Reviewed by Ian Lipke
Frederic Barbier’s book begins with an introduction into early media revolutions such as the Carolingian and then launches into the major foci of his text. He writes of pre-conditions for a new economy of the media which the book provided, the birth of a market for books, and then launches into what he sees as descriptive of the fifteenth century, an age of start-ups. Here he investigates the development and logic of innovation, tells the story of Gutenberg and the invention of printing, and completes this section with descriptions of the techniques and practices of the time, which culminated in the invention of the graphosphere. The third and final section of this vast work explains how printing conquered the world, gives a close insight into the nature of text, and in a penultimate chapter investigates the media explosion: a new paradigm relating to production and reproduction, censorship, and governmental governance of printed works.
This is a monumental work made easier by a writer who knows how to structure an argument that will persuade the reader not to be overwhelmed by the mass of information but rather feel that each little sector fits snugly with what has gone before. There is sufficient depth here to satisfy the specialist, enough structure to allow the newcomer to remain on top of the major concepts, the whole of the work paced at an easy lope that is a thrill to read. I was captivated.
The author takes as his beginning point the argument that major transformations in society are always accompanied by parallel transformations in systems of social communication. Hence Barbier charts the developments in manuscript culture in the twelfth and thirteenth centuries and shows how the need for written documents stimulated processes of change that led to Gutenberg. A vivid description of Gutenberg and his century is followed by an insightful interpretation of the ways that the Gutenberg revolution played out across the world even into the media of China and Korea. One cannot but be staggered by the wealth of detail that attaches to all parts of the book. Yet I remain troubled by that innocuous “always” as in “always accompanied by parallel transformations”. It bothers me that a professional writer would place his argument in jeopardy knowing that one counter-example could render his thesis faulty. Perhaps a faulty translation from French to English might be the reason for the aberration.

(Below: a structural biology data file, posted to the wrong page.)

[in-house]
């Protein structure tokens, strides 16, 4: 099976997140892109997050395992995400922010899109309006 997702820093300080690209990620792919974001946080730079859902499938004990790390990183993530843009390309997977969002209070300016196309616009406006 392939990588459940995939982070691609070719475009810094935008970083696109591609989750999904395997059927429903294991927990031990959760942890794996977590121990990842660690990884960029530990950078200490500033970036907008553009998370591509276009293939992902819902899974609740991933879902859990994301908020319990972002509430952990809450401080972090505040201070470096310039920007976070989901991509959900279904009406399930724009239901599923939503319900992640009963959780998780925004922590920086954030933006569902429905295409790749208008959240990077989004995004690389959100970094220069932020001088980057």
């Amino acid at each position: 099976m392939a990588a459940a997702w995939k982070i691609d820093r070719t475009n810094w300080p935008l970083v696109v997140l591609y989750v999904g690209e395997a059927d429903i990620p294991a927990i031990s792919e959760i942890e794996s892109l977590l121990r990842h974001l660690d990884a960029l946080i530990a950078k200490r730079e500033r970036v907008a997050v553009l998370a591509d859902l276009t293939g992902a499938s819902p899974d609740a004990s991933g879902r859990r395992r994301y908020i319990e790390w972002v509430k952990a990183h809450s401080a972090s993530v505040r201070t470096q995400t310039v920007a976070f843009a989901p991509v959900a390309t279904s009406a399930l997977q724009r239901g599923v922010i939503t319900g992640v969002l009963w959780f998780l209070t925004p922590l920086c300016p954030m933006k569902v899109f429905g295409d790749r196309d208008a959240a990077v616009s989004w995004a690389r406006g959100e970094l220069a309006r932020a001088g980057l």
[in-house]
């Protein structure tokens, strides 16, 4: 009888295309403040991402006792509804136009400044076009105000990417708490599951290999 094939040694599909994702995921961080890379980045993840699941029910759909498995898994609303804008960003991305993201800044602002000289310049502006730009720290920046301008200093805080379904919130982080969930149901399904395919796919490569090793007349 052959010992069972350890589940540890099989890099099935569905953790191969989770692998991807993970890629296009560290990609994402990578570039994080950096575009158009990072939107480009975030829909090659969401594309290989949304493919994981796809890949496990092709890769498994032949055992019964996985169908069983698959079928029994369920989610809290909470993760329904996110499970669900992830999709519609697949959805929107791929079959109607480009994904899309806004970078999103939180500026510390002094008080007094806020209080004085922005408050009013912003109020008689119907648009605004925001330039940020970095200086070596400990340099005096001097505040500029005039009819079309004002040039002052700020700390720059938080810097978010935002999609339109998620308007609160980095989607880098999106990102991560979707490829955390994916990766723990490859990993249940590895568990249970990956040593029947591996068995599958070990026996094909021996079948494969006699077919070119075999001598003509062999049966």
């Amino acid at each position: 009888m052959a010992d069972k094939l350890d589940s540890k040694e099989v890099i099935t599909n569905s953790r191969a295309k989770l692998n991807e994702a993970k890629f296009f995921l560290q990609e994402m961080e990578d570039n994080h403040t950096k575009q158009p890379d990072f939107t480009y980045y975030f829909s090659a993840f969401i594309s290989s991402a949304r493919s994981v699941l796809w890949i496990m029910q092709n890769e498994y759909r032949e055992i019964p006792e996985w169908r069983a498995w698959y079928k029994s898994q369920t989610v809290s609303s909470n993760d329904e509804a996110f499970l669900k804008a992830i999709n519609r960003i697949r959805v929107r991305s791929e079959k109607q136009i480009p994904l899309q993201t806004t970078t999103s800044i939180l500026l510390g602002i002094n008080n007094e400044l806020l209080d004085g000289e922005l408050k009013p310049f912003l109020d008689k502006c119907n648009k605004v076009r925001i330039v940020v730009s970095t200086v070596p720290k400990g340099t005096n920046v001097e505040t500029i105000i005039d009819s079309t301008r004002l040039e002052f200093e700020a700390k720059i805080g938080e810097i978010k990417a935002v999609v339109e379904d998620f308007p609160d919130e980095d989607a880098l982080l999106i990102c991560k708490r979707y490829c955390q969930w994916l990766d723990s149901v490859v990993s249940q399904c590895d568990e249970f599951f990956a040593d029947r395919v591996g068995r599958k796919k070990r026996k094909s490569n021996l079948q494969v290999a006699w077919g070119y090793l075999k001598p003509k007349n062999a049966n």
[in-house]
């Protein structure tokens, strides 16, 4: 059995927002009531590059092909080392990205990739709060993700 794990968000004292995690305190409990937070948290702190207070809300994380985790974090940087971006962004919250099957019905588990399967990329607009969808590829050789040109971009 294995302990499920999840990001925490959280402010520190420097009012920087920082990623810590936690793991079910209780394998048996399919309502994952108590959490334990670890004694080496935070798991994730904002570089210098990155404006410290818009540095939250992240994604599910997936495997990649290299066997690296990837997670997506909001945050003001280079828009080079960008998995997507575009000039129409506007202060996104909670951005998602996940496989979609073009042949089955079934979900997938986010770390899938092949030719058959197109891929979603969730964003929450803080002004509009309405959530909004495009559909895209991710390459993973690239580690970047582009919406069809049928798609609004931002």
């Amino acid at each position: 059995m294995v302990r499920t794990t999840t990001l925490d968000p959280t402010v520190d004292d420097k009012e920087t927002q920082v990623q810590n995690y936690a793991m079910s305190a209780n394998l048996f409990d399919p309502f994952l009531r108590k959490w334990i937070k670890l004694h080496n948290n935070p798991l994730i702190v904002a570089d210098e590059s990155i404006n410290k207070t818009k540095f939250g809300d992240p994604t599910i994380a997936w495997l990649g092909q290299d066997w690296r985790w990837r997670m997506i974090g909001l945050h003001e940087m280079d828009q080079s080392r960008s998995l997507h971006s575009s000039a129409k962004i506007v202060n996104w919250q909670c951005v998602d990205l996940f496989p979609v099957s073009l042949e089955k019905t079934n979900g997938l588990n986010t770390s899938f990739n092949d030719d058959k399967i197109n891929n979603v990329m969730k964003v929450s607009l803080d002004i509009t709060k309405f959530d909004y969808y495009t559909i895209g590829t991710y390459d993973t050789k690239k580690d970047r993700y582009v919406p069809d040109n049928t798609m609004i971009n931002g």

When discussing the change from oracy to literacy, from reading aloud to silent reading Barbier’s tale tears away a veil so that in a dramatic instant one realises that this is when the cloak of ignorance vanishes from the minds of so many people. Like a giant crack of lightning in some Miltonesque heaven comes the revealing flash that, if one can read silently, one can absorb old ideas and create new ones without mediation by a Pope, ruler or anybody else. We begin to see why the Papacy saw a threat in the activities of Wyclif and Luther. Barbier is not content to leave the arguments at that level. He investigates the practice of placing marks on paper to represent ideas. He invokes Plato and Aristotle in his masterly description of the semiotic triangle and shows how Western society benefited from the interactive fertilisation of the thoughts of Averroes , the principal thinker of the Arab-Muslim world, with those of Albert the Great, Thomas Aquinas and the like. According to Barbier, this pooling of masterly ideas, the seizure of Constantinople by the Crusaders (1204), and the reconquest of Spain (1212) together with the policies of Frederick II combined to open up Western thinking and bring it closer to its Platonic and Aristotelian heritage.
The book presents one of the best explanations of the shift in mind set that follows when it is realised that an idea representing an experience can be registered on a piece of paper as a mark, and that the meaning of that mark remains a constant. When marks are listed in clusters, to all intents and purposes we have a written script. When the content of a written script is then transferred into moveable type and reproduced in large numbers, we see the significance of Gutenberg’s achievement. When, in turn, the system of writing so formed is replaced by a system that relies on ‘virtual’ numbers or letters i.e. on a digital technology, as happens in the present day, the effect of Gutenberg’s invention on what was once a stagnating world but which is now bursting with life, is revealed for all to see.
This is a detailed, academically challenging book that every thinking person should read. The writer’s prose is never dry and stale but bubbles in enthusiasm as the tough concepts keep coming. A medium- sized book with no distinguishing marks, except that it is crammed with giant ideas. I loved it.
By Frederic Barbier